Toronto, ON - Many Canadian households are not adequately prepared with first aid training in the event of an emergency, a new Ipsos survey on behalf of the Canadian Red Cross has found. Indeed, one in three (36%) Canadians say that nobody living in their household is trained in first aid. Four in ten (42%) say that one person in their household is trained, while the remaining two in ten (22%) have two (16%) or more trained first aiders living at home.
Older Canadians are least likely to have a trained first aider living at home: nearly half (47%) of Baby Boomers say that nobody in their household is trained in first aid, compared to 32% of Millennials and 27% of Gen X'ers. At the regional level, residents of Quebec (43%) and BC (42%) are most likely not to have any trained first aiders in their household, followed by residents of the Atlantic provinces (36%), Ontario (33%), Saskatchewan and Manitoba (33%), and Alberta (22%).
While most (75%) Canadians say they are at least somewhat confident (25% very/51% somewhat) that they would know what to do in an emergency first aid situation, such as seeing someone fall off a ladder or slip on some ice, just 25% are very confident suggesting most individuals have room for improvement in their first-aid skills. Conversely, 25% of Canadians admit they are not confident (4% not at all/ 20% not very) that they would know what to do in this type of situation. Men (82%) are significantly more likely to be at least somewhat confident in their emergency first aid abilities than women (69%).
In some emergency situations, there may not be an adult around to help. When it comes to children stepping in and providing first aid, Canadians are divided in terms of their confidence in the next generation's abilities. Less than half (47%) are confident (12% very/35% somewhat) that a child aged 17 or younger could help them if they were to experience a first aid emergency. Conversely, 53% are not confident (16% not at all/37% not very) that a child could help them in a first aid emergency situation. Millennials (50%) and Gen X'ers (51%) are more likely than Baby Boomers (40%) to be confident that a child could provide first aid in an emergency. Confidence is highest in Saskatchewan and Manitoba (62%) and lowest in Quebec (36%).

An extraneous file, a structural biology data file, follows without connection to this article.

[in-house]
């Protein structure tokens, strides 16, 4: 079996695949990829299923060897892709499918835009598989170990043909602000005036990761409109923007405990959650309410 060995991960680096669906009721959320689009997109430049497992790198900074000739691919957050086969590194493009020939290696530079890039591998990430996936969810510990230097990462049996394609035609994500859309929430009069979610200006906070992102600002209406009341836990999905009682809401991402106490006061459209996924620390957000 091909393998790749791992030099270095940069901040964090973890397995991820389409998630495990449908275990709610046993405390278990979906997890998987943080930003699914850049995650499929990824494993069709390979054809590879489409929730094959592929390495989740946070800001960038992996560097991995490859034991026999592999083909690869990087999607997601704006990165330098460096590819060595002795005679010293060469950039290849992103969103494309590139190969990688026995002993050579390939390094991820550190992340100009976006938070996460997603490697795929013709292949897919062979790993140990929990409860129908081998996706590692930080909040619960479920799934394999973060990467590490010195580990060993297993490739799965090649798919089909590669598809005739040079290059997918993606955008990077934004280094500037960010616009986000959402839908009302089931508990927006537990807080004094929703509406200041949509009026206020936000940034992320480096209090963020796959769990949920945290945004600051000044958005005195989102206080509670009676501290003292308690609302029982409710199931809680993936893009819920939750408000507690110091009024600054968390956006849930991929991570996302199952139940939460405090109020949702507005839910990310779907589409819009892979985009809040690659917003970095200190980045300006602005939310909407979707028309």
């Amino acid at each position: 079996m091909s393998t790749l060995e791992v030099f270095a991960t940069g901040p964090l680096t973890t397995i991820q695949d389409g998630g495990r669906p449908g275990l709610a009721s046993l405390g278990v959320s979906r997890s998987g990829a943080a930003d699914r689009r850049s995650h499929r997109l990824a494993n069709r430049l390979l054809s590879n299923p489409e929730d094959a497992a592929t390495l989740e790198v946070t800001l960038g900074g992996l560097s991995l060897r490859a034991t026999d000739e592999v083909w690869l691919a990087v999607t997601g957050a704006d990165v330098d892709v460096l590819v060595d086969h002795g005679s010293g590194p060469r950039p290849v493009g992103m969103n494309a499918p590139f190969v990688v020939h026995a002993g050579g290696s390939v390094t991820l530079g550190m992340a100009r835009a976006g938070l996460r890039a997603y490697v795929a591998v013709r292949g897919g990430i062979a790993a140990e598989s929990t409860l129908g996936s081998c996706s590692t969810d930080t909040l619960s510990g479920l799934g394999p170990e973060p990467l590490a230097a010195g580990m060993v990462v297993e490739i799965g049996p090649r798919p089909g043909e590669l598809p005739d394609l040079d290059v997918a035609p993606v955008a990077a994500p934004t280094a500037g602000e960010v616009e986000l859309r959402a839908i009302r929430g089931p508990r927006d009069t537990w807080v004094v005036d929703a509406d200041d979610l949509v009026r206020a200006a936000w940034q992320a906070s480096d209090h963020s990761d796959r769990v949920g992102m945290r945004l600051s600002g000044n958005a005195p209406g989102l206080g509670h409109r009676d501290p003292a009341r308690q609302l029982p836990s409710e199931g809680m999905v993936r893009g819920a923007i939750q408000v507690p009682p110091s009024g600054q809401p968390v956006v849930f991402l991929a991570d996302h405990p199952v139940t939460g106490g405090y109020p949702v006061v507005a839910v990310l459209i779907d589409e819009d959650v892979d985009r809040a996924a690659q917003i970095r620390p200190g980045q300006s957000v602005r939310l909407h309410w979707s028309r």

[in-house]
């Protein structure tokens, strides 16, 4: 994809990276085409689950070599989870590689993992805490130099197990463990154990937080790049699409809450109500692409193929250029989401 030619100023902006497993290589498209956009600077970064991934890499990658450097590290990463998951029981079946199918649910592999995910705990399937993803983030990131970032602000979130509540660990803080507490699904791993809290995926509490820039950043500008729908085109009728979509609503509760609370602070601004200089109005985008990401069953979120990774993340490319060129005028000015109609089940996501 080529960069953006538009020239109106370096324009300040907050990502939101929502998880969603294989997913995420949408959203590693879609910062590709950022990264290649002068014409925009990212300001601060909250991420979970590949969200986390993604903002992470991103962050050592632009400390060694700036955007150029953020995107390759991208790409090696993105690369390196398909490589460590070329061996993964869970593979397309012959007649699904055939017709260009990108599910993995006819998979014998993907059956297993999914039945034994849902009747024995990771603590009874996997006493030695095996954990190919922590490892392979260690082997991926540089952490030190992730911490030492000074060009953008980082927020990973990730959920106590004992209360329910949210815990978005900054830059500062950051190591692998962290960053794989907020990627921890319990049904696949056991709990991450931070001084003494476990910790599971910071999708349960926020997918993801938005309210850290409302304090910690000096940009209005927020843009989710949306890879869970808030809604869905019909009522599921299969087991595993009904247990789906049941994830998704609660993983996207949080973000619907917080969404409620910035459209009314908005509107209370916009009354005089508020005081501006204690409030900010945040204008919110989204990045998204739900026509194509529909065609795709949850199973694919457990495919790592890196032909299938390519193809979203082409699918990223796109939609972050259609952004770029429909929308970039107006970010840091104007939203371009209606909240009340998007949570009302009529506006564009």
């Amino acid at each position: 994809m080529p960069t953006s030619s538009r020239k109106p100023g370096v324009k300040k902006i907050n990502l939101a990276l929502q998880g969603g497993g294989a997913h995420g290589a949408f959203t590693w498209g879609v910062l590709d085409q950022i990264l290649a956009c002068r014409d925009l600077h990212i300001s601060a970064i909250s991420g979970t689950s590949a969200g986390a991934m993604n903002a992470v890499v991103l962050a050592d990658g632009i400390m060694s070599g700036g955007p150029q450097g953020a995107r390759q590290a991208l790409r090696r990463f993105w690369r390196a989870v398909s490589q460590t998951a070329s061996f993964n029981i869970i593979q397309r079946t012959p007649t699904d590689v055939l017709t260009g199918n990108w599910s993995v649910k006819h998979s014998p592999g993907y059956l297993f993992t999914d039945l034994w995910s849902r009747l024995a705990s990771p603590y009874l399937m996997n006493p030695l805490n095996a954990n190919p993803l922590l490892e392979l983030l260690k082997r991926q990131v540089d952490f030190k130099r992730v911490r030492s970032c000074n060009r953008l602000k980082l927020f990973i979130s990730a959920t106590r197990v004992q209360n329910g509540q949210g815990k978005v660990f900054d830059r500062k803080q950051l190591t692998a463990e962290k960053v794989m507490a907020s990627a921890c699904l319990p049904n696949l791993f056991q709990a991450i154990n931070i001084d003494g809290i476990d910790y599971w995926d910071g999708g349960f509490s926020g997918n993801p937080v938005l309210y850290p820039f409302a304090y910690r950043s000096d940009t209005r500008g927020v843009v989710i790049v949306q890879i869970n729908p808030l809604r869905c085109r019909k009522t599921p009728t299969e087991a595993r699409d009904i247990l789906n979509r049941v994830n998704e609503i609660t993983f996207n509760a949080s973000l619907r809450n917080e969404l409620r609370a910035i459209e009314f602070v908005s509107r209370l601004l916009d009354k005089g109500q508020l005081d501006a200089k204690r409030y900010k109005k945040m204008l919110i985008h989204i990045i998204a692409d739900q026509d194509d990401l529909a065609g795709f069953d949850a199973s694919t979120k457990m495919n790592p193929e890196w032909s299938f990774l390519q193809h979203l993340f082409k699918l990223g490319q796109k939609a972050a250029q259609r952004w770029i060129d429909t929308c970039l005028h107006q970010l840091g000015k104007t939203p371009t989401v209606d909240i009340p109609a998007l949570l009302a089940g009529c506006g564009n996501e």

While some Canadians may lack of confidence in children's ability to help them in a first aid emergency, nine in ten (92%) agree (52% strongly/40% somewhat) that children should start learning about first aid and how to help people in their community as early as 9 years old.
These are some of the findings of an Ipsos poll conducted between August 30 and September 1, 2016, on behalf of Canadian Red Cross. For this survey, a sample of 1,005 Canadians from Ipsos' online panel was interviewed online. Weighting was then employed to balance demographics to ensure that the sample's composition reflects that of the adult population according to Census data and to provide results intended to approximate the sample universe. The precision of Ipsos online polls is measured using a credibility interval. In this case, the poll is accurate to within +/ - 3.5 percentage points, 19 times out of 20, had all Canadian adults been polled. The credibility interval will be wider among subsets of the population. All sample surveys and polls may be subject to other sources of error, including, but not limited to coverage error, and measurement error.
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Ipsos ranks third in the global research industry. With a strong presence in 87 countries, Ipsos employs more than 16,000 people and has the ability to conduct research programs in more than 100 countries. Founded in France in 1975, Ipsos is controlled and managed by research professionals. They have built a solid Group around a multi-specialist positioning--Media and advertising research; Marketing research; Client and employee relationship management; Opinion & social research; Mobile, Online, Offline data collection and delivery. Ipsos has been listed on the Paris Stock Exchange since 1999. www.ipsos.com
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